The Commission on Presidential Debates issued a statement: “Last night’s debate made clear that additional structure should be added to the format of the remaining debates to ensure a more orderly discussion of the issues.
The CPD will be carefully considering the changes that it will adopt and will announce those measures shortly. The Commission is grateful to Chris Wallace for the professionalism and skill he brought to last night’s debate and intends to ensure that additional tools to maintain order are in place for the remaining debates.”
Trump will never agree to it. If the Commission insists on it, and Biden accepts the changes, which I am sure he will, then that is the only way I can see that there would be no more debates.
A new Data for Progress poll shows that debate viewers thought Joe Biden decisively won the first presidential debate against President Trump, by a 52% to 39% margin.
“The poll surveyed debate watchers but then weighted the demographics of the survey group to the population of likely voters in November. Most pollsters don’t do this, which ends up skewing their results toward Democrats because left-leaning college graduates are disproportionately likely to watch debates.”
A new FiveThirtyEight/Ipsos poll found debate watchers were pretty decisive in their verdict of last night’s performances: Only about one-third said Trump’s performance was “somewhat good” or “very good,” and 50% said it was “very poor.” Biden’s performance was more positively received, with around 60% saying they thought he performed well.
The Economist just launched a new U.S. Senate forecast which gives Democrats a 69% chance to win a majority of seats in the chamber. The U.S. House forecast gives Democrats a 98% chance to keep their majority.
NATIONAL–YouGov—Biden 50–Trump 42
NATIONAL–Rasmussen—Biden 51–Trump 43
NATIONAL–USC Dornsife—Biden 52–Trump 42
NATIONAL–Qriously—Biden 50–Trump 40
NATIONAL–NORC—Biden 48–Trump 37
KANSAS–Civiqs—Trump 52–Biden 42
SOUTH CAROLINA–Quinnipiac—Trump 48–Biden 47
IOWA–Raba Research—Biden 48–Trump 46
CALIFORNIA–SurveyUSA—Biden 59–Trump 32
NEW HAMPSHIRE–Univ. of New Hampshire—Biden 53–Trump 44
SOUTH CAROLINA–SENATE–Quinnipiac—Harrison 48–Graham 48
The Kansas City Star reports on two internal polls showing the U.S. Senate race between Roger Marshall (R) and Barbara Bollier (D) is very close. A poll done for Bollier gives her a 45% to 43% lead, while a poll done for Marshall has him ahead 43% to 39%.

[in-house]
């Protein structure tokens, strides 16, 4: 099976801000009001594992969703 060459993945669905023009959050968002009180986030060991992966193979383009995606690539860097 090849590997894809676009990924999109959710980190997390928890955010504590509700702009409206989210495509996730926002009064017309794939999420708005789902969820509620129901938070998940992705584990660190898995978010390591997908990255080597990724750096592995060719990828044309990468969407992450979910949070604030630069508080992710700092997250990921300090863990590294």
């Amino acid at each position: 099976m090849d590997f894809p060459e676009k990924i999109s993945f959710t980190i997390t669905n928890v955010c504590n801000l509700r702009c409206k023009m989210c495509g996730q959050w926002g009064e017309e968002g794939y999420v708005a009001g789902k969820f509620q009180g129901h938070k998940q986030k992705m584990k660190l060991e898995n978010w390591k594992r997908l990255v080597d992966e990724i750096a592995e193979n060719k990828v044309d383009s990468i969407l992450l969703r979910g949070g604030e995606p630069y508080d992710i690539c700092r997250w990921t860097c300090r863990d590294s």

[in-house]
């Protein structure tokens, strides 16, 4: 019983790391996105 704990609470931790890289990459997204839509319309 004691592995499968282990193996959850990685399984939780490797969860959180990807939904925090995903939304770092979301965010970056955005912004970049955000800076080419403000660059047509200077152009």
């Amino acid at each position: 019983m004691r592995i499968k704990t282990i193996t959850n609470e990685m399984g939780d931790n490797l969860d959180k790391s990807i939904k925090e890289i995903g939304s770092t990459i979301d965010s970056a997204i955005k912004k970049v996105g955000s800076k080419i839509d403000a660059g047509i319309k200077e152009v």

The Biden campaign said they had their “best online fundraising hour of all time” Tuesday night between 10 p.m. and 11 p.m, raising $3.8 million, Fox News reports.
John Harris: “At frequent intervals on Tuesday night, the natural human reaction—lower the sound, wince and look away—took over, and the first presidential debate of the 2020 general election became nearly unwatchable.”
“Those who did persist in watching were rewarded, in a perverse way: They witnessed history in the making. The proceeding was an epic spectacle, a new low in presidential politics, a new high watermark in national shame.”
“The stain will be visible for many years to come. It will serve as a reminder of the night the dam broke, and currents of contempt that have been building in public life for many years flooded the stage with tens of millions of Americans viewing President Donald Trump, Democratic nominee Joe Biden, and an overwhelmed moderator on live television.”
President Trump has scheduled large campaign rallies this weekend in Wisconsin despite recommendations from the White House Coronavirus Task Force that call for increasing social distancing in the state “to the maximal degree possible,” the Washington Post reports.
“Wisconsin is listed in the document as the state with the third-highest rate of new cases in the country, with 243 new cases per 100,000 people over the previous week, about 2.6 times greater than the national average.”